In the past, those using wireless devices (iPads, smart phones, laptops, etc.) connected to a wireless network UWGB Wireless. You will now need to connect your device to the wireless network Eduroam. When prompted for your username, be sure to use your complete email address, with the @uwgb.edu and campus password. Detailed instructions for connecting your various devices can be found here: https://uknowit.uwgb.edu/page.php?id=24381. If you have any questions, please feel free to contact the Help Desk, firstname.lastname@example.org, 465-2309.
Pat Theyerl is again offering a hands-on “OneDrive for Business” workshop this week Thursday, March 19, 2:00-3:00 p.m. Attendees will learn how to use Office 365, create folders, upload files, and share those files with people on and off campus. (OneDrive for Business and SharePoint will eventually replace GBShare.) Email Pat Theyerl (email@example.com) if you’re interested in attending. OneDrive for Business documentation is available from numerous Help Desk KB articles, or at https://uknowit.uwgb.edu/page.php?id=42643 This workshop is scheduled in Lab E, IS 1129.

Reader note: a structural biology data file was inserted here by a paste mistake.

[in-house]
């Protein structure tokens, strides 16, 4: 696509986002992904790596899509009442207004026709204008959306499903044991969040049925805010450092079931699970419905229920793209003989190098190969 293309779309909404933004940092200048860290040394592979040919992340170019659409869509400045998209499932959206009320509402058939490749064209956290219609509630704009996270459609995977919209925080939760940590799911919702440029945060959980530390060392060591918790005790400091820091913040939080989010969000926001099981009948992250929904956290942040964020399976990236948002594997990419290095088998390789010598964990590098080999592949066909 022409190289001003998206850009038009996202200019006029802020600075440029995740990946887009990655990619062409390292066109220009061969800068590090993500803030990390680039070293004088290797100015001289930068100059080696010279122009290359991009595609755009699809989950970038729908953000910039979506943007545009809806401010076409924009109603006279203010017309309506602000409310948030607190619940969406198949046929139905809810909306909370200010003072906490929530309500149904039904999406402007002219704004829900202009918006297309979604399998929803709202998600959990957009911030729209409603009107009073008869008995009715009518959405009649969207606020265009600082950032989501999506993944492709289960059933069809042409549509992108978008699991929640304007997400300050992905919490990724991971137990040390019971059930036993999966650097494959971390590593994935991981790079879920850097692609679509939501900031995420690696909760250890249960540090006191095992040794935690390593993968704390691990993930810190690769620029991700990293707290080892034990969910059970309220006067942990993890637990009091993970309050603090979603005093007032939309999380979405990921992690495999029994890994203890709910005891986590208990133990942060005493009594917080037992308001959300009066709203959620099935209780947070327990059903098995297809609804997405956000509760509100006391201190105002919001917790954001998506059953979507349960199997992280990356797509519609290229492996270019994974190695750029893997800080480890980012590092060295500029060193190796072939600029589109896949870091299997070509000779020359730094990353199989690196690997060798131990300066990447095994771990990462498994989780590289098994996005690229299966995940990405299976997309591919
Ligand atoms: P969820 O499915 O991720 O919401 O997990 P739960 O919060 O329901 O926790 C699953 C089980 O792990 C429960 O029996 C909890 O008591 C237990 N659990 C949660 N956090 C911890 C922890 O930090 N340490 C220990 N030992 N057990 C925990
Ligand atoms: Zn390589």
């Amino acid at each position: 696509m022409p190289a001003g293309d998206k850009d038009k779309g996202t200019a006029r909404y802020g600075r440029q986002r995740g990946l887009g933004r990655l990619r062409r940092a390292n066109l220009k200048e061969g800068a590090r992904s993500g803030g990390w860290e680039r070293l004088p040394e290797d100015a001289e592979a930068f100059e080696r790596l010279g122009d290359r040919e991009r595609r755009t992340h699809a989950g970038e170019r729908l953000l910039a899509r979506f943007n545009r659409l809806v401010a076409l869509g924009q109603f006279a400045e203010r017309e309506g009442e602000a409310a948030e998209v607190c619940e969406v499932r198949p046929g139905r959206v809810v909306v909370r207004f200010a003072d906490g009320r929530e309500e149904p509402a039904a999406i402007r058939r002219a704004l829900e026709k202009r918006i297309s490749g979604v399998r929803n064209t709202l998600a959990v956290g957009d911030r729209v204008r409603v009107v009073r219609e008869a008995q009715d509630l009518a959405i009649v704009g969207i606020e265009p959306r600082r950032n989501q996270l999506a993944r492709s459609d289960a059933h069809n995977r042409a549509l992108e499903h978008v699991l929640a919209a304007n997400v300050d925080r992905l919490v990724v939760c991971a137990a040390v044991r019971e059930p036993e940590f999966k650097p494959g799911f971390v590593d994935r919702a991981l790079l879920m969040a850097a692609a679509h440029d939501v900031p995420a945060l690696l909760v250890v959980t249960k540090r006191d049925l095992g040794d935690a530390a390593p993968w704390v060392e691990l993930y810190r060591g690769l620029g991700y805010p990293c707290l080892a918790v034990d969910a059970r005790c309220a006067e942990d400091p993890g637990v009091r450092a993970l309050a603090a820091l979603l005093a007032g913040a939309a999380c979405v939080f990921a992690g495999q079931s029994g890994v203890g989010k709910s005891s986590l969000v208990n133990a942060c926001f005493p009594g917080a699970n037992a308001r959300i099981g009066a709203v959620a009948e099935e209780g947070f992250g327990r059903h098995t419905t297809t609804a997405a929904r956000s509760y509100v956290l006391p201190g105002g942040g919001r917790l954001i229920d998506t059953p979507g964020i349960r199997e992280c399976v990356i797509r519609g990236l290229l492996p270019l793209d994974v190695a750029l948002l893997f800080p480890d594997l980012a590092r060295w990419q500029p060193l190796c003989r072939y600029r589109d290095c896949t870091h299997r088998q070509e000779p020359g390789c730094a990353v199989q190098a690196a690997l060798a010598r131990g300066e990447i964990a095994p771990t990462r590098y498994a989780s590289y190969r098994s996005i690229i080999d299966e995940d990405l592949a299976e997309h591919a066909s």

Trainer Pat Theyerl of CIT is again offering a hands-on “OneDrive for Business” workshop this week Friday (Feb. 27) from 1 to 2 p.m. Attendees will learn how to use Office 365, create folders, upload files, and share those files with people on and off campus. (OneDrive for Business and SharePoint will eventually replace GBShare.) Email Pat Theyerl if you’re interested in attending at firstname.lastname@example.org. OneDrive for Business documentation is available from numerous Help Desk KB articles. This workshop will take place in IS 1004.
UW-Green Bay’s Technical Trainer, Pat Theyerl, is eager to share a variety of Lynda.com video tutorials with the faculty, staff and students of UW-Green Bay.